Chicago Sun Times
Psychiatrist pleads guilty to taking kickbacks for anti-psychotics
February 13, 2015
By Luke Wilusz
In addition to the guilty plea, 71-year-old Michael Reinstein agreed to pay the U.S. and Illinois governments $3.79 million to settle a civil lawsuit connected to the scheme, according to a statement from the U.S. attorney’s office. The suit alleged the doctor submitted at least 140,000 false Medicare and Medicaid claims for prescriptions of the anti-psychotic clozapine.
Prosecutors said Reinstein routinely prescribed clozapine to thousands of elderly and mentally ill patients in more than 30 area nursing homes and other facilities between August 2003 and July 2011.
Clozapine is used to treat schizophrenia, but typically only as a “last resort” because of possible side effects, including inflammation of heart muscle, a potentially deadly decrease in white blood cells, and increased mortality in elderly patients, according to the U.S. attorney’s office.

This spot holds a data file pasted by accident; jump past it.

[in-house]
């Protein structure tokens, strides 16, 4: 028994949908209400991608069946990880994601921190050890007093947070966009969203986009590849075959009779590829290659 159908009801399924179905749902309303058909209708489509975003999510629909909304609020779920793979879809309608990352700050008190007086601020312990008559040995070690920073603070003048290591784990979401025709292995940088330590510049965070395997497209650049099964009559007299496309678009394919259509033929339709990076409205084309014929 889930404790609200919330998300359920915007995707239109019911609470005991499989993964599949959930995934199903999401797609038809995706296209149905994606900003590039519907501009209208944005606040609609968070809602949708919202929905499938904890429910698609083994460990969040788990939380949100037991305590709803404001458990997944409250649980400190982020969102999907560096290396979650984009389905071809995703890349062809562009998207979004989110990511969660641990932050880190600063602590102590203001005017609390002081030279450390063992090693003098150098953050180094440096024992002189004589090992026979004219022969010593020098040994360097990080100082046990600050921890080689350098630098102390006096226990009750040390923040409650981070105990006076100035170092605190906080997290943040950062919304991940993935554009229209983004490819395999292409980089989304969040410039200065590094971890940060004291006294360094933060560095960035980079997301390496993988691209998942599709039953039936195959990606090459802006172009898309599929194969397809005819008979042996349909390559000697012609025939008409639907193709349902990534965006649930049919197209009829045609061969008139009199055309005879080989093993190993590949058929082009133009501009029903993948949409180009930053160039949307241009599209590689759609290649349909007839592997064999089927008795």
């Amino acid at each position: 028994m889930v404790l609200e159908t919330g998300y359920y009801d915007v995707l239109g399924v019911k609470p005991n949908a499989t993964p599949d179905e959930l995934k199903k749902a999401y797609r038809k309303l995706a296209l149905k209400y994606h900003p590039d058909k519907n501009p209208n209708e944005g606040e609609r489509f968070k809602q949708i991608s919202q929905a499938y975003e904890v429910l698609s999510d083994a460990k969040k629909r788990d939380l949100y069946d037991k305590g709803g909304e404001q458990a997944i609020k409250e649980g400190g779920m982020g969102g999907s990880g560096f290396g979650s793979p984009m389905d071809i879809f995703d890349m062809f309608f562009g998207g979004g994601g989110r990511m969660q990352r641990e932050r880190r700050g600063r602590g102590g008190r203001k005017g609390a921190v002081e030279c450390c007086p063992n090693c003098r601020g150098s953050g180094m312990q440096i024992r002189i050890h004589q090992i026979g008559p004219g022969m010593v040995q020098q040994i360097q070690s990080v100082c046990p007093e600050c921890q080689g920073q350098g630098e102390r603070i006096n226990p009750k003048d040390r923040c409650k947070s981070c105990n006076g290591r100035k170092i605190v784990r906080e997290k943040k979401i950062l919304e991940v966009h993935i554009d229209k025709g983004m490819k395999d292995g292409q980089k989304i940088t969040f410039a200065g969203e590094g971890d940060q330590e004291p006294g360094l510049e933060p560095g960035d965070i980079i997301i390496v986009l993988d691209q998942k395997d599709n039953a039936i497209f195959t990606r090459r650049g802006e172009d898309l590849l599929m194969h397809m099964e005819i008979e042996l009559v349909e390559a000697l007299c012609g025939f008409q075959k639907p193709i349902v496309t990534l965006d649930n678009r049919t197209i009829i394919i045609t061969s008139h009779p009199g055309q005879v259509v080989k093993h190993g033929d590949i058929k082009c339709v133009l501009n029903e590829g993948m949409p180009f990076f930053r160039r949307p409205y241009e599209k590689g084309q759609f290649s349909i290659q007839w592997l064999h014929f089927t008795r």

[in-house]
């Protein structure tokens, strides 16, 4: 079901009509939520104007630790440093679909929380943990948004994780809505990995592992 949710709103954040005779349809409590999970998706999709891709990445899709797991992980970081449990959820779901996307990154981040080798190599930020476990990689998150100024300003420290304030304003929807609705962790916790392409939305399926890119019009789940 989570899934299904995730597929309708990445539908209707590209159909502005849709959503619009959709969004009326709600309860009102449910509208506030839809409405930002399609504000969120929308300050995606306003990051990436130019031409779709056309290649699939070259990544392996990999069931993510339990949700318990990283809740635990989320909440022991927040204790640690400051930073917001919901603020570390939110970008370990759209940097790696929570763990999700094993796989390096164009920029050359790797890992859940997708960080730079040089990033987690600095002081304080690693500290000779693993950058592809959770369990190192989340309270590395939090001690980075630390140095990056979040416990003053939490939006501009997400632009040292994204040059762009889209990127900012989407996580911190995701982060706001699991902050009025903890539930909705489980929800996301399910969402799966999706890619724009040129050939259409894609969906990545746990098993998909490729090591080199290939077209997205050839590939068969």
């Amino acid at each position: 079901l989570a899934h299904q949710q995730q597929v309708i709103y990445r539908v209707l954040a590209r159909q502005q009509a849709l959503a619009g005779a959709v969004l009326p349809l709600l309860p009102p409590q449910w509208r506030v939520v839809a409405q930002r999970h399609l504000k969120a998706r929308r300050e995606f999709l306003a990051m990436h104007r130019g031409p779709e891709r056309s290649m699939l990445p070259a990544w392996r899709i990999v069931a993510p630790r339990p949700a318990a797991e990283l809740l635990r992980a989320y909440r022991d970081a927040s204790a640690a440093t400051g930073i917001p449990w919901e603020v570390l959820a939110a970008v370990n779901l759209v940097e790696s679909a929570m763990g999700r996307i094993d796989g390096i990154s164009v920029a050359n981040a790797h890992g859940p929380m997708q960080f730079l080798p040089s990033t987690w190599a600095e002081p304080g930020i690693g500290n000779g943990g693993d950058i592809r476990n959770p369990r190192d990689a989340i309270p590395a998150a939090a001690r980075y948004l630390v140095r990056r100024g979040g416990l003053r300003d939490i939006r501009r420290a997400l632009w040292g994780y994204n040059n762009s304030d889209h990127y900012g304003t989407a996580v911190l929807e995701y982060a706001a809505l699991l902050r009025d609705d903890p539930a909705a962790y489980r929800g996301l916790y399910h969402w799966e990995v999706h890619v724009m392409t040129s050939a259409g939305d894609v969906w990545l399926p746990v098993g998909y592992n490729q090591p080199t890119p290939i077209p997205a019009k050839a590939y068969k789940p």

Reinstein took kickbacks from drug companies in the form of speaking and consulting agreements worth up to $50,000 a year, in addition to free meals, tickets to sporting events and an all-expense-paid trip to Miami, prosecutors said. He was also paid to conduct research studies related to the drug.
Teva Pharmaceuticals USA and IVAX Pharmaceuticals paid $27.6 million to settle allegations they violated the state and federal False Claims acts by making payments to Reinstein in exchange for prescriptions, the U.S. attorney’s office said.
Reinstein’s plea agreement calls for the government to recommend a sentence of 18.5 months in prison when he is sentenced by U.S. District Judge Sharon Johnson, prosecutors said. Under the civil settlement, he must pay the federal government $1,837,968 and the state $1,956,741 within 10 days.
Records from the Illinois Department of Financial and Professional Regulation list Reinstein’s medical license as “suspended” as of August 2014.